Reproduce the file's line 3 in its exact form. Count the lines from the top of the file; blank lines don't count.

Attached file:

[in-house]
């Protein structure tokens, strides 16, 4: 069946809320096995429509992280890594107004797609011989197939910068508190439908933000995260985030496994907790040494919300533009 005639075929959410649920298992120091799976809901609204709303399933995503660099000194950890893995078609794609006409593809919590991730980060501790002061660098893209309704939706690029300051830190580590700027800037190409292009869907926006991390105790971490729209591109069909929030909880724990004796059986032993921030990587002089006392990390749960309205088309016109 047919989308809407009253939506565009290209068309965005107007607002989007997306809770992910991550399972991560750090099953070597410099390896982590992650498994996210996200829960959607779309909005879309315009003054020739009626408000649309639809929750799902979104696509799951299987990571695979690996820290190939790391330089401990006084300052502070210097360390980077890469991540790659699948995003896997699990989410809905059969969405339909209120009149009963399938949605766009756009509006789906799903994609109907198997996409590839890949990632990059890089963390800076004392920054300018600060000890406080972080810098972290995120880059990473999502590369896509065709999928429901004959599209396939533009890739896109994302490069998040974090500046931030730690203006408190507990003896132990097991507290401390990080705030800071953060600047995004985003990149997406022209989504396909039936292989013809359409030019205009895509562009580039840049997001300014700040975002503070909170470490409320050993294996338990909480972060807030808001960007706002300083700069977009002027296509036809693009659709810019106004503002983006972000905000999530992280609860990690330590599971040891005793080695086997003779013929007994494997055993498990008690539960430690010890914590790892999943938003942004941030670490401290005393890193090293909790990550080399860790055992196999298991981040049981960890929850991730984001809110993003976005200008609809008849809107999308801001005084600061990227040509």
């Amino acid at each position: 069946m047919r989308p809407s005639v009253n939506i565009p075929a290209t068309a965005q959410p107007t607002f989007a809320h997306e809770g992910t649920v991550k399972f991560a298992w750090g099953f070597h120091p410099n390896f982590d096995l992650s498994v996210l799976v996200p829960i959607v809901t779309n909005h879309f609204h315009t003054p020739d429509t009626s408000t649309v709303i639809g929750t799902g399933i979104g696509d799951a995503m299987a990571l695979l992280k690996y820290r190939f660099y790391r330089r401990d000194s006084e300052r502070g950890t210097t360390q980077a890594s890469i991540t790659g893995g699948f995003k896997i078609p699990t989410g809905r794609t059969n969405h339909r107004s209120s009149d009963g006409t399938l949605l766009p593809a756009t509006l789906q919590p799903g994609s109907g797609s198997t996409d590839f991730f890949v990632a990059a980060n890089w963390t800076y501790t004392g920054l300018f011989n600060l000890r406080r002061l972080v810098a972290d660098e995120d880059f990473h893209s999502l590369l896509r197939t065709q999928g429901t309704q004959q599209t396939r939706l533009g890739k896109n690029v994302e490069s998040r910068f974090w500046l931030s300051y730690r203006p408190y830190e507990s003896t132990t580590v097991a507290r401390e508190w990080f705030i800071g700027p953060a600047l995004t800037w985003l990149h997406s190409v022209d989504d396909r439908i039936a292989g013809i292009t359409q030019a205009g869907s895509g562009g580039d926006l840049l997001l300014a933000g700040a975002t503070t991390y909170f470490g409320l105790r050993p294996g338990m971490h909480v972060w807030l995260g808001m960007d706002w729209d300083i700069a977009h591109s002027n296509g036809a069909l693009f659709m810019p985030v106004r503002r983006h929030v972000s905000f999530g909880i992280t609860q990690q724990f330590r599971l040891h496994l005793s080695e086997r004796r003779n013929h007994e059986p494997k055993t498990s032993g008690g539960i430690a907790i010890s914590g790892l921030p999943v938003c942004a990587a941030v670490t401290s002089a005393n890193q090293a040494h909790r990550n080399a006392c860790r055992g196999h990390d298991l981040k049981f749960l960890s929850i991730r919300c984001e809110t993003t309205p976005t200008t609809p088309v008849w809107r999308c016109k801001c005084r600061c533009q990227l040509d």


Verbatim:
């Amino acid at each position: 069946m047919r989308p809407s005639v009253n939506i565009p075929a290209t068309a965005q959410p107007t607002f989007a809320h997306e809770g992910t649920v991550k399972f991560a298992w750090g099953f070597h120091p410099n390896f982590d096995l992650s498994v996210l799976v996200p829960i959607v809901t779309n909005h879309f609204h315009t003054p020739d429509t009626s408000t649309v709303i639809g929750t799902g399933i979104g696509d799951a995503m299987a990571l695979l992280k690996y820290r190939f660099y790391r330089r401990d000194s006084e300052r502070g950890t210097t360390q980077a890594s890469i991540t790659g893995g699948f995003k896997i078609p699990t989410g809905r794609t059969n969405h339909r107004s209120s009149d009963g006409t399938l949605l766009p593809a756009t509006l789906q919590p799903g994609s109907g797609s198997t996409d590839f991730f890949v990632a990059a980060n890089w963390t800076y501790t004392g920054l300018f011989n600060l000890r406080r002061l972080v810098a972290d660098e995120d880059f990473h893209s999502l590369l896509r197939t065709q999928g429901t309704q004959q599209t396939r939706l533009g890739k896109n690029v994302e490069s998040r910068f974090w500046l931030s300051y730690r203006p408190y830190e507990s003896t132990t580590v097991a507290r401390e508190w990080f705030i800071g700027p953060a600047l995004t800037w985003l990149h997406s190409v022209d989504d396909r439908i039936a292989g013809i292009t359409q030019a205009g869907s895509g562009g580039d926006l840049l997001l300014a933000g700040a975002t503070t991390y909170f470490g409320l105790r050993p294996g338990m971490h909480v972060w807030l995260g808001m960007d706002w729209d300083i700069a977009h591109s002027n296509g036809a069909l693009f659709m810019p985030v106004r503002r983006h929030v972000s905000f999530g909880i992280t609860q990690q724990f330590r599971l040891h496994l005793s080695e086997r004796r003779n013929h007994e059986p494997k055993t498990s032993g008690g539960i430690a907790i010890s914590g790892l921030p999943v938003c942004a990587a941030v670490t401290s002089a005393n890193q090293a040494h909790r990550n080399a006392c860790r055992g196999h990390d298991l981040k049981f749960l960890s929850i991730r919300c984001e809110t993003t309205p976005t200008t609809p088309v008849w809107r999308c016109k801001c005084r600061c533009q990227l040509d």